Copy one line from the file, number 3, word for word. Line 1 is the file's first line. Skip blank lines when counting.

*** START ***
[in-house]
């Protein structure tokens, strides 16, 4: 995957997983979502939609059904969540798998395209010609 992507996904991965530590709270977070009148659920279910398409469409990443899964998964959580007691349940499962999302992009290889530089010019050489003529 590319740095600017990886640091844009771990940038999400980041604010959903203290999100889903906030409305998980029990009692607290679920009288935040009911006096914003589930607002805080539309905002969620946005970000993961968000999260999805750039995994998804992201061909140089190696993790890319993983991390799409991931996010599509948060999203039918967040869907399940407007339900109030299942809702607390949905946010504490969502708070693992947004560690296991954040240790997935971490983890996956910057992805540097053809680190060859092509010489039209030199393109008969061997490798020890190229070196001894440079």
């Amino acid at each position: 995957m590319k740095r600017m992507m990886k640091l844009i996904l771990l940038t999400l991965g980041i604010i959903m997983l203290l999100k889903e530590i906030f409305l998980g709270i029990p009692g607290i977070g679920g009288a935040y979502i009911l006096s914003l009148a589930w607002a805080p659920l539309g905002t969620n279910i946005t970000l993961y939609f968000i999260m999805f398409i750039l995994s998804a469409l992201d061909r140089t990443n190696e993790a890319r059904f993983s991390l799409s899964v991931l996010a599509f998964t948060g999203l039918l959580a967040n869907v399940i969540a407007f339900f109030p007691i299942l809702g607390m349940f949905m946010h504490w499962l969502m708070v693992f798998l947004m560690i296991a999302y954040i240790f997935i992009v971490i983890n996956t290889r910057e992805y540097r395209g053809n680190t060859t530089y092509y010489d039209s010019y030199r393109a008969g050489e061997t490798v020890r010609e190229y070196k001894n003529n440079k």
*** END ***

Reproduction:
């Amino acid at each position: 995957m590319k740095r600017m992507m990886k640091l844009i996904l771990l940038t999400l991965g980041i604010i959903m997983l203290l999100k889903e530590i906030f409305l998980g709270i029990p009692g607290i977070g679920g009288a935040y979502i009911l006096s914003l009148a589930w607002a805080p659920l539309g905002t969620n279910i946005t970000l993961y939609f968000i999260m999805f398409i750039l995994s998804a469409l992201d061909r140089t990443n190696e993790a890319r059904f993983s991390l799409s899964v991931l996010a599509f998964t948060g999203l039918l959580a967040n869907v399940i969540a407007f339900f109030p007691i299942l809702g607390m349940f949905m946010h504490w499962l969502m708070v693992f798998l947004m560690i296991a999302y954040i240790f997935i992009v971490i983890n996956t290889r910057e992805y540097r395209g053809n680190t060859t530089y092509y010489d039209s010019y030199r393109a008969g050489e061997t490798v020890r010609e190229y070196k001894n003529n440079k």